How Green Is Your IT?

Inefficient information technology sector's carbon emissions set to surpass aviation industry in U.K., survey finds; few IT departments know their energy spend

London — December 4, 2007 — Your company's information technology department may be gobbling up enough power to turn your "green purchasing" initiatives to red and negating the impact of efforts to become a more "carbon-neutral" business, if a new survey out of the United Kingdom is any indication.

The so-called "information communication technology" (ICT) sector in the United Kingdom has a carbon footprint similar to the aviation industry, and its skyrocketing growth means it will soon surpass that poster child for climate change, a report by Global Action Plan with guidance from the Environmental IT Leadership Team (EILT) revealed today.

In all, 86 percent of ICT departments surveyed for the report do not know the carbon footprint of their activities and less than 20 percent even see their energy bills. The report concludes that growth in carbon emissions from the ICT sector is being exacerbated by government policies requiring higher levels of data to be stored.

"An Inefficient Truth"

The report's authors believe that increased efficiencies using proven techniques could lead to rapid and significant carbon savings. Most ICT professionals are aware of green technology and would like to be involved in sustainability initiatives, but they are in great need of support to do so, according to the report.

The report, called "An Inefficient Truth" (a reference to the climate change documentary "An Inconvenient Truth"), was advised by the EILT, the U.K.'s first independent expert user group focused on exploring and publishing best practice sustainable information communication technology strategies.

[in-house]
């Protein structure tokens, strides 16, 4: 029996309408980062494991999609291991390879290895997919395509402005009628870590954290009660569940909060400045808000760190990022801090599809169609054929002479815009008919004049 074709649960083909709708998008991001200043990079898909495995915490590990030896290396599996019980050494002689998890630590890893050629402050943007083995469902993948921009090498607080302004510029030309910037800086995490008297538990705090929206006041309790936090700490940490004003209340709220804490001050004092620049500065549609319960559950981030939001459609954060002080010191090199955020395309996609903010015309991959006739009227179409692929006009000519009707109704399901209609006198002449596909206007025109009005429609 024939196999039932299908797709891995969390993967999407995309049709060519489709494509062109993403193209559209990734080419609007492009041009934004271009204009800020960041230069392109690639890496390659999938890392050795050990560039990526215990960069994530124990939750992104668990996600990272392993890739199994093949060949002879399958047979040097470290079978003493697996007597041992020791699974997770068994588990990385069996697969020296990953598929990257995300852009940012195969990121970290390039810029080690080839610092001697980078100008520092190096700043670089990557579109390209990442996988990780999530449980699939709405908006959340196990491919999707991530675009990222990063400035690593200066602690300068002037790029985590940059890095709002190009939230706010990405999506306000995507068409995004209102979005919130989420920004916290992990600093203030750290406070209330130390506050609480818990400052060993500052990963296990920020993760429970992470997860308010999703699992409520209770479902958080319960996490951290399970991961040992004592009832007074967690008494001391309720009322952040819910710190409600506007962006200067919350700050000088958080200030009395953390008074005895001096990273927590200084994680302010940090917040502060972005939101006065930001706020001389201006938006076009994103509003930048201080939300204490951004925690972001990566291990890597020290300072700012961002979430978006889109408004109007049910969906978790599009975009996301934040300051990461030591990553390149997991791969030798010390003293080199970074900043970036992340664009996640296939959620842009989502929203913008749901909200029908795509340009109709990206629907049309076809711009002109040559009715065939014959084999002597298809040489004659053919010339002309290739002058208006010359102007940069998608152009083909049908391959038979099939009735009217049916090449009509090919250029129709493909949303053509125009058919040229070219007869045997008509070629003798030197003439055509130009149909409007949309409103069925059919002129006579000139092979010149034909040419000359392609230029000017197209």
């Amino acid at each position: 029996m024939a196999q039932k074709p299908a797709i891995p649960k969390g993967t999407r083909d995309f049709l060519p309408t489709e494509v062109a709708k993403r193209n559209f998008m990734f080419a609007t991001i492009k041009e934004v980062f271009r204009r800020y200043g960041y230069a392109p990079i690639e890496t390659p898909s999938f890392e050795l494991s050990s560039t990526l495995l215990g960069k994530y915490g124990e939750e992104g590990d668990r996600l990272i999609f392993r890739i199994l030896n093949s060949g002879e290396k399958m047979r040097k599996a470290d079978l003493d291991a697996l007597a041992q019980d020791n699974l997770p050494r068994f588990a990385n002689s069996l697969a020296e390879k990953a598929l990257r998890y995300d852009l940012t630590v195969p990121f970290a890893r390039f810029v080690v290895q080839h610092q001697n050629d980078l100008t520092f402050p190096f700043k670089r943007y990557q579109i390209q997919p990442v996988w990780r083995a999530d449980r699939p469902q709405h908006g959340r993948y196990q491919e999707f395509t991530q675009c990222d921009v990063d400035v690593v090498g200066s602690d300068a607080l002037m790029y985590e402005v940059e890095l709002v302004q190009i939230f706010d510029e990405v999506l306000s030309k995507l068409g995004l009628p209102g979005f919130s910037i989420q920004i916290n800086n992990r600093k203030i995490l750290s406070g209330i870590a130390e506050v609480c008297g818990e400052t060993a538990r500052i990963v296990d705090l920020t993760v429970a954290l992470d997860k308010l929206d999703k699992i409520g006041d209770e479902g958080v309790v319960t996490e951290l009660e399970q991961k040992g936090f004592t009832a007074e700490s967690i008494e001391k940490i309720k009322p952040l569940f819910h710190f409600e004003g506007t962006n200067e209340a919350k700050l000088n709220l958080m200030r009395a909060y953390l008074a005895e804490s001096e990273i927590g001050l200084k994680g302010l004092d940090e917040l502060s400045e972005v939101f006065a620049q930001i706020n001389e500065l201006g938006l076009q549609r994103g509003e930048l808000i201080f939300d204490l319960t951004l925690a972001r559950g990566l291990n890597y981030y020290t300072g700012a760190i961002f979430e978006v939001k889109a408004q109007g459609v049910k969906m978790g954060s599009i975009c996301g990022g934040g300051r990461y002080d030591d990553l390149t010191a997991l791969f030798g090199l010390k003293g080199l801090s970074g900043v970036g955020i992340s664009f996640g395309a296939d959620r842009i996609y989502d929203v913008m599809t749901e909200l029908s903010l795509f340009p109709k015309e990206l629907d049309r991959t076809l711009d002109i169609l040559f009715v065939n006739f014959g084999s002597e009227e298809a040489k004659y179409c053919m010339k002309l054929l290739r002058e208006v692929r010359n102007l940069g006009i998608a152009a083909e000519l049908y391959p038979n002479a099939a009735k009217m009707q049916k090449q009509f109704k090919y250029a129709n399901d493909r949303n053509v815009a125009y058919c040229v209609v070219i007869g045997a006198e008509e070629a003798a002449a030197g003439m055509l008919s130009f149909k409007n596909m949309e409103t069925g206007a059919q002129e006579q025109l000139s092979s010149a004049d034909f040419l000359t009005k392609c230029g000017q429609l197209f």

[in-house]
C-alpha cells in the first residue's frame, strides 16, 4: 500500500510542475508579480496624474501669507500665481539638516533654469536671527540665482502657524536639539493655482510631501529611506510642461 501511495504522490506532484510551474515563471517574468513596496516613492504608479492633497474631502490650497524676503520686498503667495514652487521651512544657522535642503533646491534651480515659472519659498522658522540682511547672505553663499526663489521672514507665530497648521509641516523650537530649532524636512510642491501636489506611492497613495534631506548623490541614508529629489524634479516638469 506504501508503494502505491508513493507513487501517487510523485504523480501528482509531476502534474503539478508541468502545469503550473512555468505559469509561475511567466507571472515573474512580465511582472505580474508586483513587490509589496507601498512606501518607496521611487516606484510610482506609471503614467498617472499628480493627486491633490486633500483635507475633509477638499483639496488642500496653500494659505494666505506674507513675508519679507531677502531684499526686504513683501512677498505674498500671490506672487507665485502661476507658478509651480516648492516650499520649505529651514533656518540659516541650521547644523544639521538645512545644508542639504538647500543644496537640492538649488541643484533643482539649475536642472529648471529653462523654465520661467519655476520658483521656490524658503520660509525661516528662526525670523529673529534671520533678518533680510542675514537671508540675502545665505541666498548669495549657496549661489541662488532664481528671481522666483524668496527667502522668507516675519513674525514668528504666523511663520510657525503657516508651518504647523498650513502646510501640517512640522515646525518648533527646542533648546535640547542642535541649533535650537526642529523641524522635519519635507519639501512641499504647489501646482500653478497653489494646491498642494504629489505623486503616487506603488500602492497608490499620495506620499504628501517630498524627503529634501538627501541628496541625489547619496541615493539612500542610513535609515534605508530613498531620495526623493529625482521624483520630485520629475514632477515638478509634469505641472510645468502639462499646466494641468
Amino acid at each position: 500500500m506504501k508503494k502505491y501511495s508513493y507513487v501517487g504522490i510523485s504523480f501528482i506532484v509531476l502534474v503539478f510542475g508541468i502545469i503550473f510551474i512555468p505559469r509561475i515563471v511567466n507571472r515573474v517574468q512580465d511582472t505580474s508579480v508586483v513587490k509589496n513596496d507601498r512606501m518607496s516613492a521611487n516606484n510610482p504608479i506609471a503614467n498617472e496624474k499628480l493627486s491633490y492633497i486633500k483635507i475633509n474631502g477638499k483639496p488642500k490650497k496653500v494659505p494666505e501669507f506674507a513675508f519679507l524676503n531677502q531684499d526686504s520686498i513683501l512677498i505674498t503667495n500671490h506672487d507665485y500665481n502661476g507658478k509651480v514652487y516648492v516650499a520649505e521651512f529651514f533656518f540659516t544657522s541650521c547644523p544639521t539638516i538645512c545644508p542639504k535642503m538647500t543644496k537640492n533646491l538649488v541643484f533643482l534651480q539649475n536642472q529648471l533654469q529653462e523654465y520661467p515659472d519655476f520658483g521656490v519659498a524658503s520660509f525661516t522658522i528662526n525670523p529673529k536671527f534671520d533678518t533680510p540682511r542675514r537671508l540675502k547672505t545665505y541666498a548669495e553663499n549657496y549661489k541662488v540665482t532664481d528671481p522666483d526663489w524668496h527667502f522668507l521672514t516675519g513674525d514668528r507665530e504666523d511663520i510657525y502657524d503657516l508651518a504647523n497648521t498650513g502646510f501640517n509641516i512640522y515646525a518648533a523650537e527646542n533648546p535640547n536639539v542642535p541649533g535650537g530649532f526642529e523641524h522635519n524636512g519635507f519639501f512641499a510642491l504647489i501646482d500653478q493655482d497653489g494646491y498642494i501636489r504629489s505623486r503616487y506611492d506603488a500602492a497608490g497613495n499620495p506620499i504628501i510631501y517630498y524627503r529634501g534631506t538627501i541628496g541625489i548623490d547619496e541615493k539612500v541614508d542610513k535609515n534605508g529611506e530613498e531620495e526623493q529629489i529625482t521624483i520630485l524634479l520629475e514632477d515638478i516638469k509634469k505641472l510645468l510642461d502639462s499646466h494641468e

The environmental non-profit Global Action Plan today calls on the U.K. government to introduce legislation and tax incentives to support the adoption of sustainable ICT policies and strategy in British businesses.

The report includes a national survey that is the first to measure the use of ICT in business and its contribution to the U.K.'s carbon footprint; to identify the proportion of companies seeking energy efficient strategies; and to promote examples of best practice.

Server versus SUV

Key findings in the report include:

  • 61 percent of U.K. data centers only have the capacity for two years of growth.
  • 37 percent of companies are storing data indefinitely due to government policy.
  • Nearly 40 percent of servers are underutilized by more than 50 percent.
  • 80 percent of respondents do not believe their company's data policies are environmentally sustainable.

Trewin Restorick, director of Global Action Plan and chair of the EILT, noted that ICT equipment currently accounts for 3-4 percent of the world's carbon emissions, and 10 percent of the U.K.'s energy bill. "The average server, for example, has roughly the same annual carbon footprint as an SUV doing 15 miles-per-gallon," Restorick said. "With a carbon footprint now equal to the aviation industry, ICT, and how businesses utilize ICT, will increasingly come under the spotlight as governments seek to achieve carbon-cutting commitments."

Barriers to Change

The survey, which was completed by CIOs, IT directors and senior decision makers from 120 U.K. enterprises, found that over 60 percent of respondents consider time pressures and cost the biggest barriers to adopting sustainable ICT policies, and they believe that recognized standards and tax allowances would provide the most valuable support towards reducing ICT's contribution to the U.K.'s carbon emissions.